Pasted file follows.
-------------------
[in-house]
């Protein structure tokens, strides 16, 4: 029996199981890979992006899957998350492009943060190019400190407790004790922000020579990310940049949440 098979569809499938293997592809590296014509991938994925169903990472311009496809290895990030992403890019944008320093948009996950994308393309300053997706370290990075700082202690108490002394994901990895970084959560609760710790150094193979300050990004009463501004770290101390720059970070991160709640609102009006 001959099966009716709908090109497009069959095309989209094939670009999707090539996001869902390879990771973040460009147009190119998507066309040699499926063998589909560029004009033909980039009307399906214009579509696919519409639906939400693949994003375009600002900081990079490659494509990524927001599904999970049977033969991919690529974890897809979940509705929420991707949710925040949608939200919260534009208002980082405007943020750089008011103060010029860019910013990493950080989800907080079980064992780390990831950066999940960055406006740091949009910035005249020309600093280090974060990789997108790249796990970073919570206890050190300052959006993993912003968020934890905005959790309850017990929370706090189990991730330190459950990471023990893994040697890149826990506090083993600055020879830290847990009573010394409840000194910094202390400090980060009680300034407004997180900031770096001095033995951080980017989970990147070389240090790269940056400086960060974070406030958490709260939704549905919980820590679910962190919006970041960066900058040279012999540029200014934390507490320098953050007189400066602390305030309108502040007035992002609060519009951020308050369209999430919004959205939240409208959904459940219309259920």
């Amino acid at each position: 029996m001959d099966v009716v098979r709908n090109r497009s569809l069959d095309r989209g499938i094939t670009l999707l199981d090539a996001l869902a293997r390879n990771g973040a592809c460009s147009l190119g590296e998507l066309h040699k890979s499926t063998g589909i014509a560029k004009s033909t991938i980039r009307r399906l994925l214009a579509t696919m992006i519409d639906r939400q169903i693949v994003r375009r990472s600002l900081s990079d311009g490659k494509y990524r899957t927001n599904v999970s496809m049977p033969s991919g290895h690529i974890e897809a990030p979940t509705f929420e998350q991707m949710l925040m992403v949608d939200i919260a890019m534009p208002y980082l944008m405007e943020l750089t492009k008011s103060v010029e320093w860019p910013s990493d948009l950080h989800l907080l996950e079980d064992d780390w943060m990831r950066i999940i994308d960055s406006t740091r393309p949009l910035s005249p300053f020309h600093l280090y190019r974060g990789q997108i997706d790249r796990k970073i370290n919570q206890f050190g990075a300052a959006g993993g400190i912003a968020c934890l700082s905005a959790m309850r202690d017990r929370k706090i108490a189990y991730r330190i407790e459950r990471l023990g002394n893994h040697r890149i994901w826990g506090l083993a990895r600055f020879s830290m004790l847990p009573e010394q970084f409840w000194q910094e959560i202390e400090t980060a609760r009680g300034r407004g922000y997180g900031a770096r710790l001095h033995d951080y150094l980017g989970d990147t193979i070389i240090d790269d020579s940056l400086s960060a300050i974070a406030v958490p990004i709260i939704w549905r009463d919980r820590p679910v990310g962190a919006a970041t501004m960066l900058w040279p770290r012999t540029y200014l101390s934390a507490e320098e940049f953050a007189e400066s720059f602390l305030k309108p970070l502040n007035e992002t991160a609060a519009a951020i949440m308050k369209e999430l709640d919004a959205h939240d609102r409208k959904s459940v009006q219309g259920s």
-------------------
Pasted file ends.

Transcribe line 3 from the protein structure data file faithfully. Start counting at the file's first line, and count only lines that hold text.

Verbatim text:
């Amino acid at each position: 029996m001959d099966v009716v098979r709908n090109r497009s569809l069959d095309r989209g499938i094939t670009l999707l199981d090539a996001l869902a293997r390879n990771g973040a592809c460009s147009l190119g590296e998507l066309h040699k890979s499926t063998g589909i014509a560029k004009s033909t991938i980039r009307r399906l994925l214009a579509t696919m992006i519409d639906r939400q169903i693949v994003r375009r990472s600002l900081s990079d311009g490659k494509y990524r899957t927001n599904v999970s496809m049977p033969s991919g290895h690529i974890e897809a990030p979940t509705f929420e998350q991707m949710l925040m992403v949608d939200i919260a890019m534009p208002y980082l944008m405007e943020l750089t492009k008011s103060v010029e320093w860019p910013s990493d948009l950080h989800l907080l996950e079980d064992d780390w943060m990831r950066i999940i994308d960055s406006t740091r393309p949009l910035s005249p300053f020309h600093l280090y190019r974060g990789q997108i997706d790249r796990k970073i370290n919570q206890f050190g990075a300052a959006g993993g400190i912003a968020c934890l700082s905005a959790m309850r202690d017990r929370k706090i108490a189990y991730r330190i407790e459950r990471l023990g002394n893994h040697r890149i994901w826990g506090l083993a990895r600055f020879s830290m004790l847990p009573e010394q970084f409840w000194q910094e959560i202390e400090t980060a609760r009680g300034r407004g922000y997180g900031a770096r710790l001095h033995d951080y150094l980017g989970d990147t193979i070389i240090d790269d020579s940056l400086s960060a300050i974070a406030v958490p990004i709260i939704w549905r009463d919980r820590p679910v990310g962190a919006a970041t501004m960066l900058w040279p770290r012999t540029y200014l101390s934390a507490e320098e940049f953050a007189e400066s720059f602390l305030k309108p970070l502040n007035e992002t991160a609060a519009a951020i949440m308050k369209e999430l709640d919004a959205h939240d609102r409208k959904s459940v009006q219309g259920s």